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Saturday, May 18, 2024

Using SOCs and Cybersecurity Hubs to Prioritize Security Operations in a Critical Era

In our era of exponential digital connectivity, any company’s operations, brand, reputation, and revenue pipelines are at risk. Cybercrime is rampant and everyone is a target. The results of a recent Accenture Cyber Investigations, Forensics & Response business study found that Global cyber intrusion activity jumped 125 percent in the first half of 2021. Cybersecurity Ventures estimates that in 2021 global losses from cybercrime damages are expected to reach $6 trillion. That equates to damage amounts of $16.4 billion a day, $684.9 million an hour, $11 million per minute, and $190,000 per second (Cybercrime Magazine, 2020).

These alarming trends make it imperative for companies to treat cybersecurity with focus, investment, people, and technologies. Such an initiative requires strategy and organization. The most optimal way to do this is to prioritize cybersecurity inside the organization with a cybersecurity operations hub or a more formalized internal or external Security Operations Cent (SOC).

A security strategy framework integrated under a Cybersecurity Hub or SOC operations to meet these growing cyber-threat challenges needs to be both comprehensive and adaptive. It involves people, processes, and technologies. Defined by the most basic elements in informed risk management, cybersecurity is composed of:

  • Layered vigilance (intelligence, surveillance)
  • Readiness (operational capabilities, visual command center, interdiction technologies)
  • Resilience (coordinated response, mitigation, and recovery)

The specifics of a security approach may vary according to circumstances, but the mesh that connects the elements is situational awareness combined with systematic abilities for critical communications in cases of emergency. These guidelines are highlighted and promoted in the U.S. government’s National Institute of Standards and Technology (NIST) mantra for industry: “Identify, Protect, Detect, Respond, Recover.” NIST is also a “go-to” resource in exploring security frameworks and industry best practices for initiating a cybersecurity strategy for a Hub and SOC. Resources | NIST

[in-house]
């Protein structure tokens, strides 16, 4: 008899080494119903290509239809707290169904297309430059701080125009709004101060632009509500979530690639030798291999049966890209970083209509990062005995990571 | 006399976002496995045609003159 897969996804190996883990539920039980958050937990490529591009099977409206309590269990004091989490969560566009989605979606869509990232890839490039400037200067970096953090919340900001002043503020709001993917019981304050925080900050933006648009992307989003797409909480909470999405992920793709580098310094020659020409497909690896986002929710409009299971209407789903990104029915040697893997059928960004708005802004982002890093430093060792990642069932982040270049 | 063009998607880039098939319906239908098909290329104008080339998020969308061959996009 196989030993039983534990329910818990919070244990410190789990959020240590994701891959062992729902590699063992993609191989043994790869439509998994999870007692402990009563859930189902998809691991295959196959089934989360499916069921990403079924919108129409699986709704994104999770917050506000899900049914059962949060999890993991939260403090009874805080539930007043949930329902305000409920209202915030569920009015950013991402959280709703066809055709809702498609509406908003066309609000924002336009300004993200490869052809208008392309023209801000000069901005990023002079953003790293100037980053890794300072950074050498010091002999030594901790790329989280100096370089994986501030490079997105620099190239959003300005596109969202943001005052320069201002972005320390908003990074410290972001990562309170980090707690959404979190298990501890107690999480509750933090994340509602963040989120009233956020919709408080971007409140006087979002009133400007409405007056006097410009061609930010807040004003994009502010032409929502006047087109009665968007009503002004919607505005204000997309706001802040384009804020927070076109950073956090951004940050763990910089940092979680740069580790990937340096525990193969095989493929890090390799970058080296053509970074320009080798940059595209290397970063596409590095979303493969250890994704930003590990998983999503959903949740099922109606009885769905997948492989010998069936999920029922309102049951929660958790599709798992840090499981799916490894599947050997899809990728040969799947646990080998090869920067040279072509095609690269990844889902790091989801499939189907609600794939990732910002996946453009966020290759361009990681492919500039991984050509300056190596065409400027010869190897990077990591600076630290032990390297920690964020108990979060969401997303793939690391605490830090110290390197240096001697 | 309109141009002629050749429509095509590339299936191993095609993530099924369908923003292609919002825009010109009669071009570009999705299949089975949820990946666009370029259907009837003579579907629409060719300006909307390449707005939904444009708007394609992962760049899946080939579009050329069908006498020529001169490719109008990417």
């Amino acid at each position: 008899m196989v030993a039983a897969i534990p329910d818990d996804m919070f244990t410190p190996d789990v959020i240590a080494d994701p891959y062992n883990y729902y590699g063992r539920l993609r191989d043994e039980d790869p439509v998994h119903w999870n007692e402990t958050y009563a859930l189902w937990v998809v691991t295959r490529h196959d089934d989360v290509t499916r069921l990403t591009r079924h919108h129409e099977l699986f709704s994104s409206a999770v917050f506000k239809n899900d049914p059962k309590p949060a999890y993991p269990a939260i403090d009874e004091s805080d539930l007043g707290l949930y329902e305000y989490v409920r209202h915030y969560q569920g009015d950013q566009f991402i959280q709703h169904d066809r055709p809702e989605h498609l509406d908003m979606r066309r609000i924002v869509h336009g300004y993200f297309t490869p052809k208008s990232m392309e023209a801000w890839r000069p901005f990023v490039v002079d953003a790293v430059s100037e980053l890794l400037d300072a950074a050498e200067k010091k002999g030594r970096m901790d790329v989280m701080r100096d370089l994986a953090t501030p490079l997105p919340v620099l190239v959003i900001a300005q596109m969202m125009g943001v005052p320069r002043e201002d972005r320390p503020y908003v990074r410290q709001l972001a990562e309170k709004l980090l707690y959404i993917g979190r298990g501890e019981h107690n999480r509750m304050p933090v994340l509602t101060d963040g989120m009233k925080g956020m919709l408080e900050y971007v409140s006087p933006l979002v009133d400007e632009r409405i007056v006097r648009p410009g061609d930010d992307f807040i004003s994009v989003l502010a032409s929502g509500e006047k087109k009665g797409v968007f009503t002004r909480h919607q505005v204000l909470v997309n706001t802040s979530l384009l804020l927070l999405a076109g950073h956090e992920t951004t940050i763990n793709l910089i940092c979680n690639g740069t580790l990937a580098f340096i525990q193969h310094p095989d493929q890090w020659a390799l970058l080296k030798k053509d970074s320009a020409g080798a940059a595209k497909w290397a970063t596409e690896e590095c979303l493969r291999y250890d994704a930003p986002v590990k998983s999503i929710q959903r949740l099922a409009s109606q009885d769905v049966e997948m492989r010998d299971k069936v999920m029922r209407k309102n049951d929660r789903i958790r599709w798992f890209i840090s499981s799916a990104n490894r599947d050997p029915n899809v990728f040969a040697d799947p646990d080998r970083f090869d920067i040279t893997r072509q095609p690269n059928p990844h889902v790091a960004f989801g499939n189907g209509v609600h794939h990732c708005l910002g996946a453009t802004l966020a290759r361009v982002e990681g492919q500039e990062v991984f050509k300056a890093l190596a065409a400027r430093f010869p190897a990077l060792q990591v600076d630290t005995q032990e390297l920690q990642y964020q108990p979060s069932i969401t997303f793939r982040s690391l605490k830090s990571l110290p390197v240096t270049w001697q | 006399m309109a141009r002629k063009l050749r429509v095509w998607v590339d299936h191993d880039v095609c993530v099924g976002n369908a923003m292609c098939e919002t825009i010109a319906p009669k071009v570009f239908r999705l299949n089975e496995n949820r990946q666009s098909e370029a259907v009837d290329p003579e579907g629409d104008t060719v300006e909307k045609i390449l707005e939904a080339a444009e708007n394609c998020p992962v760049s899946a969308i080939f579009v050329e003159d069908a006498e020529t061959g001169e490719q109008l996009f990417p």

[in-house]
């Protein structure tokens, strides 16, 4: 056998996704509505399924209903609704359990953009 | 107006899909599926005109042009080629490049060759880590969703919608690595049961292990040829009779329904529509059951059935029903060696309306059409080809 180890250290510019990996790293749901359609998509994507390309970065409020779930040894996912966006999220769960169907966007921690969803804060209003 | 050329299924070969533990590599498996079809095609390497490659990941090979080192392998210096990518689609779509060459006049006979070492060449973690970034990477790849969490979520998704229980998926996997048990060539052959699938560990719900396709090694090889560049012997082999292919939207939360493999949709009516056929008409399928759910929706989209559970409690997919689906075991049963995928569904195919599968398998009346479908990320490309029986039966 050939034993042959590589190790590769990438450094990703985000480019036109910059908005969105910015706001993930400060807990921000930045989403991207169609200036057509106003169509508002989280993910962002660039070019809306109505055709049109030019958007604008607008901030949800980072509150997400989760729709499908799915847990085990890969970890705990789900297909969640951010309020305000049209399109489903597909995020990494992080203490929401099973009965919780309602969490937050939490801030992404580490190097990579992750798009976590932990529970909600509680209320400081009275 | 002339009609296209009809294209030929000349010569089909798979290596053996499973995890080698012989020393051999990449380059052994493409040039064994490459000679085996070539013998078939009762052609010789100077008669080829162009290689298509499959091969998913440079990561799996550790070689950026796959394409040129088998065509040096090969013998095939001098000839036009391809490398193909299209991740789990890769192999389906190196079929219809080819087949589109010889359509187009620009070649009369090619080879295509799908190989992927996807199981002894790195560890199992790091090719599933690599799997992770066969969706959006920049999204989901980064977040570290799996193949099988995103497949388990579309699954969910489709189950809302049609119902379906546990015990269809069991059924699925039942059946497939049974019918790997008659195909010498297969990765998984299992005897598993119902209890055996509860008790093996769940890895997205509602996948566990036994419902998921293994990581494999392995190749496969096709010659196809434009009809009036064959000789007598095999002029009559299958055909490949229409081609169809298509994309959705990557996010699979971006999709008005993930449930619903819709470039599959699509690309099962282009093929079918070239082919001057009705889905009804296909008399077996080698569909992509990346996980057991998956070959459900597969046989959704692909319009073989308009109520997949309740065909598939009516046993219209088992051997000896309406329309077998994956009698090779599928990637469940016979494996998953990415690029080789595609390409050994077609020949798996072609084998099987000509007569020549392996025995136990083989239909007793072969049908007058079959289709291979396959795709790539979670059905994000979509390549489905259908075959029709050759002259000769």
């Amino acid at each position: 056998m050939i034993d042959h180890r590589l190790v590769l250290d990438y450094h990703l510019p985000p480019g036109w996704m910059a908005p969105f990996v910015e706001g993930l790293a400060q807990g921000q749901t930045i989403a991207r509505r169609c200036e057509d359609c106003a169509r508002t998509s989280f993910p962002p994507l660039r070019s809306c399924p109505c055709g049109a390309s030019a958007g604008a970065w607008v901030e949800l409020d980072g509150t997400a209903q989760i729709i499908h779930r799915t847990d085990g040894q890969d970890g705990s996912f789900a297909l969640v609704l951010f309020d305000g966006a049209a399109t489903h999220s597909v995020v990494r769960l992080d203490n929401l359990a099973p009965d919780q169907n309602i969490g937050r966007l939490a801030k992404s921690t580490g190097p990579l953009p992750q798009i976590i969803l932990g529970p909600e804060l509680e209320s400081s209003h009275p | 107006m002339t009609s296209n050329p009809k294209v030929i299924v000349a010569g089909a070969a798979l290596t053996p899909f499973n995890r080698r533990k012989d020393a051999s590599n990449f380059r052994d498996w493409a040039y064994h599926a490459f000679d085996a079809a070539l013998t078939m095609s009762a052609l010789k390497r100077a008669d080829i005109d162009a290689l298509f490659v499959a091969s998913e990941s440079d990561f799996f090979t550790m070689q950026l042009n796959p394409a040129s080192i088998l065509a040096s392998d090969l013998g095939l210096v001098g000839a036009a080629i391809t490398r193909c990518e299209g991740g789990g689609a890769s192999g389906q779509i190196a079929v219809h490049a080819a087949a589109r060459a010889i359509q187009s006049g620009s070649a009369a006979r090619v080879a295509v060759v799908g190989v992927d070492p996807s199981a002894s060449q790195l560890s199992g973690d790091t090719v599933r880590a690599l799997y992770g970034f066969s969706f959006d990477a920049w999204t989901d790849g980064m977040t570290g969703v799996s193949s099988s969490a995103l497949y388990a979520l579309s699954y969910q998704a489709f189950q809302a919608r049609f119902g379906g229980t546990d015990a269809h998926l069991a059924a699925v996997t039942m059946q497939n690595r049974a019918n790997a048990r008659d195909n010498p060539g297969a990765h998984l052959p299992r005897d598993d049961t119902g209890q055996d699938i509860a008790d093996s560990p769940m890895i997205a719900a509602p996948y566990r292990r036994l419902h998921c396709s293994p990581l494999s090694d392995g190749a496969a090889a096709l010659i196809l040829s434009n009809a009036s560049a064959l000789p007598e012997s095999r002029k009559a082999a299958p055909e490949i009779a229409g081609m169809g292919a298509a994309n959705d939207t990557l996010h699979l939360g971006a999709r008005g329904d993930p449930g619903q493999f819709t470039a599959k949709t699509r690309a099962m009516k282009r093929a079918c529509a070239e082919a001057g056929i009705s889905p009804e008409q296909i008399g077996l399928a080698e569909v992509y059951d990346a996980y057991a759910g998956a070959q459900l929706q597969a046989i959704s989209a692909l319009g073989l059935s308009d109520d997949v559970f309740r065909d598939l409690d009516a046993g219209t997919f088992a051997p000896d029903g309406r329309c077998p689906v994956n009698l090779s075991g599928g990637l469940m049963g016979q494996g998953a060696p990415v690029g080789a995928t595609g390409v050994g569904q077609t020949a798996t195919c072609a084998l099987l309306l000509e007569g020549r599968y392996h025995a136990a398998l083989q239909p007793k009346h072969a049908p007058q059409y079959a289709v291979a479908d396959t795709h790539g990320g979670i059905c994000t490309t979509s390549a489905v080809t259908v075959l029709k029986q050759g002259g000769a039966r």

Developing an understanding and creating an effective cybersecurity operational strategy really depends on a yin-and-yang formula – you need the technical people who understand the street-view challenges of industry from an engineering perspective, and you need the executives who run P & L to facilitate the operations and go-to-market efforts, to sign off on a clearly defined plan. The themes of the framework should include protecting data, corporate IP, and establishing governance.

A successful collaborative strategy requires stepping up assessing situational awareness, information sharing, and especially resilience. In C-Suite terms, what is the price tag for staying in business. In IT terms this may include operational components of encryption, biometrics, smarter analytics, and automated network security, informed risk management software, cyber certifications and training, network monitoring, and incorporating NextGen layered hardware/software technologies for the enterprise network, payload, and endpoint security. Also, access and identity management of connected devices need to be strengthened and enforced through new protocols and processes.

Also, it is imperative that any strategy and operational plans for SOCs and Cybersecurity Hubs include working mechanisms for operational incident response, gap analysis, resilience, and audits. Cybersecurity is integral to brand reputation, and no matter what breaches will happen and how quickly and effectively a company responds will be a consequence to the bottom line to shareholders.

Three Pillars of Cybersecurity Strategy

SOCs or a Cybersecurity Hub should be designed based on cybersecurity strategies and perceived requirements. As cybersecurity gaps abound, there has been a growing panic in both industry and government on how to protect the cyber landscape. In the past, three significant risk management themes have been put forward to help ameliorate the digital risk ecosystem including security by design, defense in depth, and zero trust. They are a triad, or three strong pillars of risk management needed for a successful cybersecurity strategy.